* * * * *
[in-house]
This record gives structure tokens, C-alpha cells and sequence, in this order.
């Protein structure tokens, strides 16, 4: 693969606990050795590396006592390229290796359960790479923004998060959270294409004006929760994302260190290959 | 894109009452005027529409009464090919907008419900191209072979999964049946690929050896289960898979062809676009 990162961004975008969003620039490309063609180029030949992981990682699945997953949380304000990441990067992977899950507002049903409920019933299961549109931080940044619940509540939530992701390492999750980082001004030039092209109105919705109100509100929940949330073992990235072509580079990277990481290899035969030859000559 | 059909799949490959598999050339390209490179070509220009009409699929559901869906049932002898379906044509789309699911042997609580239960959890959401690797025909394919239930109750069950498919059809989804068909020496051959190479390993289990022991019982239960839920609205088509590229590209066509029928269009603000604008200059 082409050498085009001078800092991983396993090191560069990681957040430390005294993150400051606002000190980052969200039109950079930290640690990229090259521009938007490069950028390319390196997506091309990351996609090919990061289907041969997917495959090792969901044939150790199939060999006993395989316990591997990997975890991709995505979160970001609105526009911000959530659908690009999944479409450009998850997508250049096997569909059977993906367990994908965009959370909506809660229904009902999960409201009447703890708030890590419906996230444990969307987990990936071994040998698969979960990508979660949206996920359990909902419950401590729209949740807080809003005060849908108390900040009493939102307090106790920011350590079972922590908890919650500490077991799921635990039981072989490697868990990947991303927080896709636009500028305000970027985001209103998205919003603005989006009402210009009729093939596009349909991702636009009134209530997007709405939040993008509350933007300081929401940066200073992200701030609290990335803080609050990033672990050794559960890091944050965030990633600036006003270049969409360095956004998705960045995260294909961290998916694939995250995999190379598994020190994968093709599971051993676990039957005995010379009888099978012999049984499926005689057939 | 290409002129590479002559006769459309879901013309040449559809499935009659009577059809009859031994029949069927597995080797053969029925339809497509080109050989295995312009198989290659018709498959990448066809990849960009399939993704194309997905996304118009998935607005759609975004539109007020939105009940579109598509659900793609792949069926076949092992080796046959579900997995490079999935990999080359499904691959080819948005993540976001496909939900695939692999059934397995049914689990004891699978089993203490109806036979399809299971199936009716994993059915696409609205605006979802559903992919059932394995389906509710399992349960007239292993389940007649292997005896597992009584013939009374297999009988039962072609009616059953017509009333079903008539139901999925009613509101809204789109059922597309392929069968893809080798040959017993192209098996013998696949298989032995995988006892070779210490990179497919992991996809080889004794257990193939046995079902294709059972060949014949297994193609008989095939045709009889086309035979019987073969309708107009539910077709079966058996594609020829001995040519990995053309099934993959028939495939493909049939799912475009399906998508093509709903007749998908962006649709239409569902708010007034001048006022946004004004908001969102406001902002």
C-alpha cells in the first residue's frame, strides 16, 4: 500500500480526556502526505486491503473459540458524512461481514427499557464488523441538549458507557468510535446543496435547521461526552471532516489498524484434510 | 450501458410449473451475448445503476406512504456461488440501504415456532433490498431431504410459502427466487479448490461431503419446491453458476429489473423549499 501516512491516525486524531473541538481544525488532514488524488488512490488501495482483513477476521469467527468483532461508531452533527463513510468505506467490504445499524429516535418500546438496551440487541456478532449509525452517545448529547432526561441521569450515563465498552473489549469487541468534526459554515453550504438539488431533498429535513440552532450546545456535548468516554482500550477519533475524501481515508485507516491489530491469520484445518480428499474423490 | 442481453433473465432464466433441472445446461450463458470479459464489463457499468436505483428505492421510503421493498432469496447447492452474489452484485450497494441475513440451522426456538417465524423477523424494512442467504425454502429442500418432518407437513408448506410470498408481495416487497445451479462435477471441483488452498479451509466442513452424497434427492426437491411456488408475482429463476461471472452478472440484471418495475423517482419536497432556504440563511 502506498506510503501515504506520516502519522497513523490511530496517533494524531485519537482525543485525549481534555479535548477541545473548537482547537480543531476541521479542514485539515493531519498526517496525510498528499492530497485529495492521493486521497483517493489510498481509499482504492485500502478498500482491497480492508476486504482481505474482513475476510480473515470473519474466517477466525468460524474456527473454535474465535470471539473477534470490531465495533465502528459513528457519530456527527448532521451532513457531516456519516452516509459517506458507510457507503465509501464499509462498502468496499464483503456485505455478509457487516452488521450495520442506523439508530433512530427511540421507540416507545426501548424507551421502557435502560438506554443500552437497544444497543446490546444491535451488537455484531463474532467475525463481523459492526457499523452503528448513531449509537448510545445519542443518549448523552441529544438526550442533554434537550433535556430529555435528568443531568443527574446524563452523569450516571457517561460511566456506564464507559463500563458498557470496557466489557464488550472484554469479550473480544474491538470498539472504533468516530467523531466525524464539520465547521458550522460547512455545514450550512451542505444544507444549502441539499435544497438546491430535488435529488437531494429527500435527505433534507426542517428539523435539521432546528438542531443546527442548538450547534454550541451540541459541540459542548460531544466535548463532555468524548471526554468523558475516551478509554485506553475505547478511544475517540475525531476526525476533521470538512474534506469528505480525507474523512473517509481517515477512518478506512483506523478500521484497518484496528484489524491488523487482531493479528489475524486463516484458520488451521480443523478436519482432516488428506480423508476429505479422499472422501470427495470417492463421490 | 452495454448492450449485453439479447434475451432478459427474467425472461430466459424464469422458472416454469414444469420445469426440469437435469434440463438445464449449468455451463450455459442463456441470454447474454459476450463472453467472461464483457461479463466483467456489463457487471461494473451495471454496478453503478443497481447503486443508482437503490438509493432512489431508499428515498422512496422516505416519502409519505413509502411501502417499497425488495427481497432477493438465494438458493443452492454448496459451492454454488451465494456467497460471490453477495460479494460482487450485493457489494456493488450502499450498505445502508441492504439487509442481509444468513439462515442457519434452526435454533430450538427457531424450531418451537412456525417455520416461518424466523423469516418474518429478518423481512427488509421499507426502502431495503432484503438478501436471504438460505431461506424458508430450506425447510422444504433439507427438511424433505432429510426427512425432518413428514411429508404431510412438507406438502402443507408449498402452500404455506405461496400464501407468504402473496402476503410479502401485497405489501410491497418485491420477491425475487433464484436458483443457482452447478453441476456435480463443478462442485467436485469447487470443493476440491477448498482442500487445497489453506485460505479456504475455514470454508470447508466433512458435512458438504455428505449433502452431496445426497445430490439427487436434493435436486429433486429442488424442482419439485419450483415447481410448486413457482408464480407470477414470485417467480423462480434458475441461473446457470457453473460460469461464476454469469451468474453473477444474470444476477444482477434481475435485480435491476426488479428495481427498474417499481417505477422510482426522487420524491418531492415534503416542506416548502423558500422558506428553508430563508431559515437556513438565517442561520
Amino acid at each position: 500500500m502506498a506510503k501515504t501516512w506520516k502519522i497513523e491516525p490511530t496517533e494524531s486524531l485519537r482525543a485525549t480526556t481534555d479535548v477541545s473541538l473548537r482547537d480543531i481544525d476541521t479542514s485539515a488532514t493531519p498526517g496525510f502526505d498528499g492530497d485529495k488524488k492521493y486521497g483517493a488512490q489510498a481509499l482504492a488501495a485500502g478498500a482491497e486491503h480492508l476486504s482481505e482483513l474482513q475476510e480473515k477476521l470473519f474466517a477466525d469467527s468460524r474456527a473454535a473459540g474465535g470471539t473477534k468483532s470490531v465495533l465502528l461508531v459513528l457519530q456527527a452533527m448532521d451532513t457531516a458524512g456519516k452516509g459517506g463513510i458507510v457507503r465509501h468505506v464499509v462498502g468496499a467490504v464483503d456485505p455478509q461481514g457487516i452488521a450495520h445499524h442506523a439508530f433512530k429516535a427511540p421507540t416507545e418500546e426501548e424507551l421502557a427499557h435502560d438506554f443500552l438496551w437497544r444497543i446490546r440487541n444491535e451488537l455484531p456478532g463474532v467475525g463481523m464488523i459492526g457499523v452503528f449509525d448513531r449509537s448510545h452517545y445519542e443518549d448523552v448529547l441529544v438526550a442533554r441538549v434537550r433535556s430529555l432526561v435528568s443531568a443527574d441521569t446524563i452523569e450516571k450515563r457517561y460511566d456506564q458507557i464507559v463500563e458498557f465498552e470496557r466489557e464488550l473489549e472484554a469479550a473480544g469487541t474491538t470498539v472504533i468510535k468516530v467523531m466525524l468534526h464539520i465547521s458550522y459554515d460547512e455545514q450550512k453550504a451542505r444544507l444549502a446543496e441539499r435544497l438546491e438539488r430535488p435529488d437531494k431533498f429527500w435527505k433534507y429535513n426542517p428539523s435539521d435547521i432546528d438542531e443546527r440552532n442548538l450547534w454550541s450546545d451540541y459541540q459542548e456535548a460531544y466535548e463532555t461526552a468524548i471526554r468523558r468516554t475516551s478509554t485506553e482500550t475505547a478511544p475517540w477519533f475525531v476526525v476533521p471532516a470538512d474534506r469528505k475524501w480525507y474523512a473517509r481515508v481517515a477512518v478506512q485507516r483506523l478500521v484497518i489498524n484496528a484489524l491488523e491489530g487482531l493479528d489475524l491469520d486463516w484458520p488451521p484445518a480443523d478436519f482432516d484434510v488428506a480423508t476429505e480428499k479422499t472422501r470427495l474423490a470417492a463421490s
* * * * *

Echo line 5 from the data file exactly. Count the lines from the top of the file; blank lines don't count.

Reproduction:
Amino acid at each position: 500500500m502506498a506510503k501515504t501516512w506520516k502519522i497513523e491516525p490511530t496517533e494524531s486524531l485519537r482525543a485525549t480526556t481534555d479535548v477541545s473541538l473548537r482547537d480543531i481544525d476541521t479542514s485539515a488532514t493531519p498526517g496525510f502526505d498528499g492530497d485529495k488524488k492521493y486521497g483517493a488512490q489510498a481509499l482504492a488501495a485500502g478498500a482491497e486491503h480492508l476486504s482481505e482483513l474482513q475476510e480473515k477476521l470473519f474466517a477466525d469467527s468460524r474456527a473454535a473459540g474465535g470471539t473477534k468483532s470490531v465495533l465502528l461508531v459513528l457519530q456527527a452533527m448532521d451532513t457531516a458524512g456519516k452516509g459517506g463513510i458507510v457507503r465509501h468505506v464499509v462498502g468496499a467490504v464483503d456485505p455478509q461481514g457487516i452488521a450495520h445499524h442506523a439508530f433512530k429516535a427511540p421507540t416507545e418500546e426501548e424507551l421502557a427499557h435502560d438506554f443500552l438496551w437497544r444497543i446490546r440487541n444491535e451488537l455484531p456478532g463474532v467475525g463481523m464488523i459492526g457499523v452503528f449509525d448513531r449509537s448510545h452517545y445519542e443518549d448523552v448529547l441529544v438526550a442533554r441538549v434537550r433535556s430529555l432526561v435528568s443531568a443527574d441521569t446524563i452523569e450516571k450515563r457517561y460511566d456506564q458507557i464507559v463500563e458498557f465498552e470496557r466489557e464488550l473489549e472484554a469479550a473480544g469487541t474491538t470498539v472504533i468510535k468516530v467523531m466525524l468534526h464539520i465547521s458550522y459554515d460547512e455545514q450550512k453550504a451542505r444544507l444549502a446543496e441539499r435544497l438546491e438539488r430535488p435529488d437531494k431533498f429527500w435527505k433534507y429535513n426542517p428539523s435539521d435547521i432546528d438542531e443546527r440552532n442548538l450547534w454550541s450546545d451540541y459541540q459542548e456535548a460531544y466535548e463532555t461526552a468524548i471526554r468523558r468516554t475516551s478509554t485506553e482500550t475505547a478511544p475517540w477519533f475525531v476526525v476533521p471532516a470538512d474534506r469528505k475524501w480525507y474523512a473517509r481515508v481517515a477512518v478506512q485507516r483506523l478500521v484497518i489498524n484496528a484489524l491488523e491489530g487482531l493479528d489475524l491469520d486463516w484458520p488451521p484445518a480443523d478436519f482432516d484434510v488428506a480423508t476429505e480428499k479422499t472422501r470427495l474423490a470417492a463421490s